Reykjavik, Iceland - Intercultural City
Reykjavík is the capital and largest city of Iceland, and its latitude, at 64°08' N, makes it the world's northernmost capital of a sovereign state. It is located in south-western Iceland, on the southern shore of the Faxaflói Bay. With a population of around 120,000 (and over 200,000 in the Capital Region), it is the heart of Iceland's cultural, economic and governmental activity.
The foreign population of Iceland had stood at less than 2% for decades but began to rise in the late ‘90s and really took off from 2005, peaking at 7.6% in 2009. However, by this time, the reason for immigration had already been undermined by an economic upheaval. The crisis resulted in the greatest migration from Iceland since 1887, with a net emigration of 5,000 people in 2009. Iceland's economy stabilised under the government of Jóhanna Sigurðardóttir, and grew by 1.6% in 2012. Many Icelanders, however, have remained unhappy with the state of the economy and government austerity policies. The centre-right Independence Party was returned to power in coalition with the Progressive Party in the 2013 elections, under Sigmundur Davíð Gunnlaugsson.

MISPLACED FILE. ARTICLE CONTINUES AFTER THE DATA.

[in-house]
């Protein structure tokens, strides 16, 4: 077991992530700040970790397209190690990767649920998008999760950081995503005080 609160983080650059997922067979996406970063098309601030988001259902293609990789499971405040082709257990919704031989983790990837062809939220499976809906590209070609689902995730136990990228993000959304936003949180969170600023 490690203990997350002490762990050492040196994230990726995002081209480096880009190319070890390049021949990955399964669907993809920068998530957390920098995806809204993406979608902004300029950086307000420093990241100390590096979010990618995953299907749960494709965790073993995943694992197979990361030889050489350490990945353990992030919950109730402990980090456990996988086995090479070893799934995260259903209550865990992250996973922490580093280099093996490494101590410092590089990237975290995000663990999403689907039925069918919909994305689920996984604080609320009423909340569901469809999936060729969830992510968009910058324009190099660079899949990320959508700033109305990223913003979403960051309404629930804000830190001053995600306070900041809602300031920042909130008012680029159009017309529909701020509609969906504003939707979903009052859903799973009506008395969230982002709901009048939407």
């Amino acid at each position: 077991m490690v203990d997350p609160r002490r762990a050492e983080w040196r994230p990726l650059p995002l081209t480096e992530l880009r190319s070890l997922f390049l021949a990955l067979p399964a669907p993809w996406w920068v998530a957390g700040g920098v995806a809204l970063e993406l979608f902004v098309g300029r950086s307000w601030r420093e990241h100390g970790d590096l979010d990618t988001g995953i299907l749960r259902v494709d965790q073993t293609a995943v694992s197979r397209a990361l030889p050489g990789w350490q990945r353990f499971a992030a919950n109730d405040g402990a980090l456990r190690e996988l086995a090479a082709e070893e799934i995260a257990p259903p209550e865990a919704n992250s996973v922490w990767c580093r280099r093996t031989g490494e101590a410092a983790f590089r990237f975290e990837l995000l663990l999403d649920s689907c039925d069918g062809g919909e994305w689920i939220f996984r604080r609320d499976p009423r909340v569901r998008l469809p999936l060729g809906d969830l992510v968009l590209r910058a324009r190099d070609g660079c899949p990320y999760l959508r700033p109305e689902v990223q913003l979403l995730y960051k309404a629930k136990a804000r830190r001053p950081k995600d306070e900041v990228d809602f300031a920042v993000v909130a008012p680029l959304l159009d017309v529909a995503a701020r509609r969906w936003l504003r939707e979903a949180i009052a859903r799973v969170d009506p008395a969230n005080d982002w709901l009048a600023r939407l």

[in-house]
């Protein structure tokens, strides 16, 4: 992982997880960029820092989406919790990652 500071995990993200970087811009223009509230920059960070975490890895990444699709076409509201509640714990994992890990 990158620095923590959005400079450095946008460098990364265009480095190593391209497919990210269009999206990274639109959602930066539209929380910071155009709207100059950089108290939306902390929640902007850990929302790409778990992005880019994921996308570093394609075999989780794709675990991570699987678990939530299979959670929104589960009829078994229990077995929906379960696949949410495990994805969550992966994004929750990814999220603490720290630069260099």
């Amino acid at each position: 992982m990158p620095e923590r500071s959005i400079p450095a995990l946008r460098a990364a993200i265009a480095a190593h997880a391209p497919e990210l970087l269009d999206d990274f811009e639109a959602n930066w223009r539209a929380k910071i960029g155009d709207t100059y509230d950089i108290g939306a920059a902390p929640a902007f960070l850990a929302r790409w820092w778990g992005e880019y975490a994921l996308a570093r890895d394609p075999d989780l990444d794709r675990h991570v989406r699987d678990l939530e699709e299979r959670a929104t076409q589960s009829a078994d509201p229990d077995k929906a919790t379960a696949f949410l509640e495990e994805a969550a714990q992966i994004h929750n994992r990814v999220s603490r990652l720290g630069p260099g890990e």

Nevertheless, Iceland was now irrevocably a nation of immigration and cultural diversity with residents of numerous countries of origin. The most recent figures from Statistics Iceland (2013) quote the total population of Iceland as 321,857, a slight increase of 0.7% or 2,282 persons from 2012. Immigrants comprise 25,926 persons, of which 6,664 have acquired Icelandic citizenship.
- Reykjavik Intercultural profile
- Roots and Wings: The Intercultural Policy of the Department of Culture of Reykjavik
- Intercultural projects of Reykjavik City Library: Overview of all projects
- The Flying Carpet - intercultural encounters in schools (+ video: The European Language Label 2017: “The Flying Carpet” + video: The Flying Carpet Encounters)
- The Women’s Story Circle (+ video)
- Café Lingua (+ video)
- The Department of Education and Youth Intercultural Policy of The Department of Education and Youth
Dagur BERGÞORUSON EGGERTSSON